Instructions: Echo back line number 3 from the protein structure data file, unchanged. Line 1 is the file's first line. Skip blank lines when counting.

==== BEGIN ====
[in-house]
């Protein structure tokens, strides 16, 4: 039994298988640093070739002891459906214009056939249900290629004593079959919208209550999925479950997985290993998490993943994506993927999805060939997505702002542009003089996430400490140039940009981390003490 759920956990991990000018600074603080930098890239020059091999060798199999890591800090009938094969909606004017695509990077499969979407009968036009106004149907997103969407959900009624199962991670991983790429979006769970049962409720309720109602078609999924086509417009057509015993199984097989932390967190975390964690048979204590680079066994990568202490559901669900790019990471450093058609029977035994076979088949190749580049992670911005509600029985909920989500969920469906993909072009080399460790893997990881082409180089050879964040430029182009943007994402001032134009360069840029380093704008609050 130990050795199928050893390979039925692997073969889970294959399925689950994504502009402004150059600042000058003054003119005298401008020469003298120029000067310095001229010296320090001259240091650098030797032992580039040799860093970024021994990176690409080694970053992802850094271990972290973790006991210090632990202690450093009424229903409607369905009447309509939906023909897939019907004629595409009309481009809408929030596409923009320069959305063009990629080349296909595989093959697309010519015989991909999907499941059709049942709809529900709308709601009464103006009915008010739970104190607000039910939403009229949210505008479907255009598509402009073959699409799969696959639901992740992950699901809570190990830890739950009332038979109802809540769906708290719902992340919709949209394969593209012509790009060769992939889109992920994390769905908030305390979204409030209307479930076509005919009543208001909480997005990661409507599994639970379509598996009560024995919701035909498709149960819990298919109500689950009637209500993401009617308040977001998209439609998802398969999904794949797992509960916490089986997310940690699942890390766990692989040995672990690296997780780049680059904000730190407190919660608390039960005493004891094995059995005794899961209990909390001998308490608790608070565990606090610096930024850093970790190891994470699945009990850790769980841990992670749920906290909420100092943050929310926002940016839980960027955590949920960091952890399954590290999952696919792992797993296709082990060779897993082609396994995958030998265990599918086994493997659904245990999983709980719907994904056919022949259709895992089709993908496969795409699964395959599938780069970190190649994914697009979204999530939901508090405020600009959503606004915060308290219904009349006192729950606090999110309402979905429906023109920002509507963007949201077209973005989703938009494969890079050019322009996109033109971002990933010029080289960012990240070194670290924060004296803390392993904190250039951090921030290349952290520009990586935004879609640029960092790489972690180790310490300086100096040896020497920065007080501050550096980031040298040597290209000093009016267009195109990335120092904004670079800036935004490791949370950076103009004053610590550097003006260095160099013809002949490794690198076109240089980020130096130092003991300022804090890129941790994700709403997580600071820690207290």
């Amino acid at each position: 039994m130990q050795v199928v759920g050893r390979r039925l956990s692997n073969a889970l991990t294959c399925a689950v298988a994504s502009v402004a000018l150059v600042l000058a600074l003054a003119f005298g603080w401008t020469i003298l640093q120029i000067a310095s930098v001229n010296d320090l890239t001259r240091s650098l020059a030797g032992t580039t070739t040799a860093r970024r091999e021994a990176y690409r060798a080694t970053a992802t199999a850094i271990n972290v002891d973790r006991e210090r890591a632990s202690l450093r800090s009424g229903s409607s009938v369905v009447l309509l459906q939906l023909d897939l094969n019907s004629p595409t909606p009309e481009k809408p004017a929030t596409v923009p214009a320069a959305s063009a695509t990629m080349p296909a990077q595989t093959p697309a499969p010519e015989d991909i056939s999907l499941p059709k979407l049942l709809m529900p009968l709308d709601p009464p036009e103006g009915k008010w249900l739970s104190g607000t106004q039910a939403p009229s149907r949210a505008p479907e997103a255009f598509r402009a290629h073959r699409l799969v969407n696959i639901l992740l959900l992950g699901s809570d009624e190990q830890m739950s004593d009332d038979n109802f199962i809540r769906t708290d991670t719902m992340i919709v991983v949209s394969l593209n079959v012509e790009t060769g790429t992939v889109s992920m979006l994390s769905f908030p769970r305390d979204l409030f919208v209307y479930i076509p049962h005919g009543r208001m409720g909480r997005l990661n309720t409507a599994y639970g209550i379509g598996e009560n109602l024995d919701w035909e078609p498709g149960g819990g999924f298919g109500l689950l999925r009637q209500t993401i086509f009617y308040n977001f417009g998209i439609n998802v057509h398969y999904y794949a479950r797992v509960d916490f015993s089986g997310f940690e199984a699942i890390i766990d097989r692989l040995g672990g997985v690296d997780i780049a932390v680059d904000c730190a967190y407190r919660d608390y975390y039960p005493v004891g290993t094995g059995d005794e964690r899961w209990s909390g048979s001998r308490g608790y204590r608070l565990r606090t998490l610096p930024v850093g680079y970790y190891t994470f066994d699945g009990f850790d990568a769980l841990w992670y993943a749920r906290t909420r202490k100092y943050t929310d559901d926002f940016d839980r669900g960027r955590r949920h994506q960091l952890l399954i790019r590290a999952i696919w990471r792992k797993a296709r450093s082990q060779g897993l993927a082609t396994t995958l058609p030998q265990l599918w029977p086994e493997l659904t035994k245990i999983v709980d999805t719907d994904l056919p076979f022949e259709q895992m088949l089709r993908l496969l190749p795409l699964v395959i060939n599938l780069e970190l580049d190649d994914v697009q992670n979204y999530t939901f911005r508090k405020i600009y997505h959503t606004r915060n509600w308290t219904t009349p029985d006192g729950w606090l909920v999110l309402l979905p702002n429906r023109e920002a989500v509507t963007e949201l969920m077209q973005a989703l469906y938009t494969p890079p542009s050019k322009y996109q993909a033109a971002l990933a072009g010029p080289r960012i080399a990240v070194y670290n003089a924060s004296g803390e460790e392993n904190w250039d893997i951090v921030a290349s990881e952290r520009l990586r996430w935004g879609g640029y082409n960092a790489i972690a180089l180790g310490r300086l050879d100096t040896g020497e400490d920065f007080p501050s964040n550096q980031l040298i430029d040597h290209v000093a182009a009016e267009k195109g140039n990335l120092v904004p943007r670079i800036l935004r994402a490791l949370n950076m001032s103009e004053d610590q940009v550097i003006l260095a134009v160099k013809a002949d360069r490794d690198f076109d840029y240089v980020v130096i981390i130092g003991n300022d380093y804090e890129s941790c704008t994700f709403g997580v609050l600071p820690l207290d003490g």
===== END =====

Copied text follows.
């Amino acid at each position: 039994m130990q050795v199928v759920g050893r390979r039925l956990s692997n073969a889970l991990t294959c399925a689950v298988a994504s502009v402004a000018l150059v600042l000058a600074l003054a003119f005298g603080w401008t020469i003298l640093q120029i000067a310095s930098v001229n010296d320090l890239t001259r240091s650098l020059a030797g032992t580039t070739t040799a860093r970024r091999e021994a990176y690409r060798a080694t970053a992802t199999a850094i271990n972290v002891d973790r006991e210090r890591a632990s202690l450093r800090s009424g229903s409607s009938v369905v009447l309509l459906q939906l023909d897939l094969n019907s004629p595409t909606p009309e481009k809408p004017a929030t596409v923009p214009a320069a959305s063009a695509t990629m080349p296909a990077q595989t093959p697309a499969p010519e015989d991909i056939s999907l499941p059709k979407l049942l709809m529900p009968l709308d709601p009464p036009e103006g009915k008010w249900l739970s104190g607000t106004q039910a939403p009229s149907r949210a505008p479907e997103a255009f598509r402009a290629h073959r699409l799969v969407n696959i639901l992740l959900l992950g699901s809570d009624e190990q830890m739950s004593d009332d038979n109802f199962i809540r769906t708290d991670t719902m992340i919709v991983v949209s394969l593209n079959v012509e790009t060769g790429t992939v889109s992920m979006l994390s769905f908030p769970r305390d979204l409030f919208v209307y479930i076509p049962h005919g009543r208001m409720g909480r997005l990661n309720t409507a599994y639970g209550i379509g598996e009560n109602l024995d919701w035909e078609p498709g149960g819990g999924f298919g109500l689950l999925r009637q209500t993401i086509f009617y308040n977001f417009g998209i439609n998802v057509h398969y999904y794949a479950r797992v509960d916490f015993s089986g997310f940690e199984a699942i890390i766990d097989r692989l040995g672990g997985v690296d997780i780049a932390v680059d904000c730190a967190y407190r919660d608390y975390y039960p005493v004891g290993t094995g059995d005794e964690r899961w209990s909390g048979s001998r308490g608790y204590r608070l565990r606090t998490l610096p930024v850093g680079y970790y190891t994470f066994d699945g009990f850790d990568a769980l841990w992670y993943a749920r906290t909420r202490k100092y943050t929310d559901d926002f940016d839980r669900g960027r955590r949920h994506q960091l952890l399954i790019r590290a999952i696919w990471r792992k797993a296709r450093s082990q060779g897993l993927a082609t396994t995958l058609p030998q265990l599918w029977p086994e493997l659904t035994k245990i999983v709980d999805t719907d994904l056919p076979f022949e259709q895992m088949l089709r993908l496969l190749p795409l699964v395959i060939n599938l780069e970190l580049d190649d994914v697009q992670n979204y999530t939901f911005r508090k405020i600009y997505h959503t606004r915060n509600w308290t219904t009349p029985d006192g729950w606090l909920v999110l309402l979905p702002n429906r023109e920002a989500v509507t963007e949201l969920m077209q973005a989703l469906y938009t494969p890079p542009s050019k322009y996109q993909a033109a971002l990933a072009g010029p080289r960012i080399a990240v070194y670290n003089a924060s004296g803390e460790e392993n904190w250039d893997i951090v921030a290349s990881e952290r520009l990586r996430w935004g879609g640029y082409n960092a790489i972690a180089l180790g310490r300086l050879d100096t040896g020497e400490d920065f007080p501050s964040n550096q980031l040298i430029d040597h290209v000093a182009a009016e267009k195109g140039n990335l120092v904004p943007r670079i800036l935004r994402a490791l949370n950076m001032s103009e004053d610590q940009v550097i003006l260095a134009v160099k013809a002949d360069r490794d690198f076109d840029y240089v980020v130096i981390i130092g003991n300022d380093y804090e890129s941790c704008t994700f709403g997580v609050l600071p820690l207290d003490g």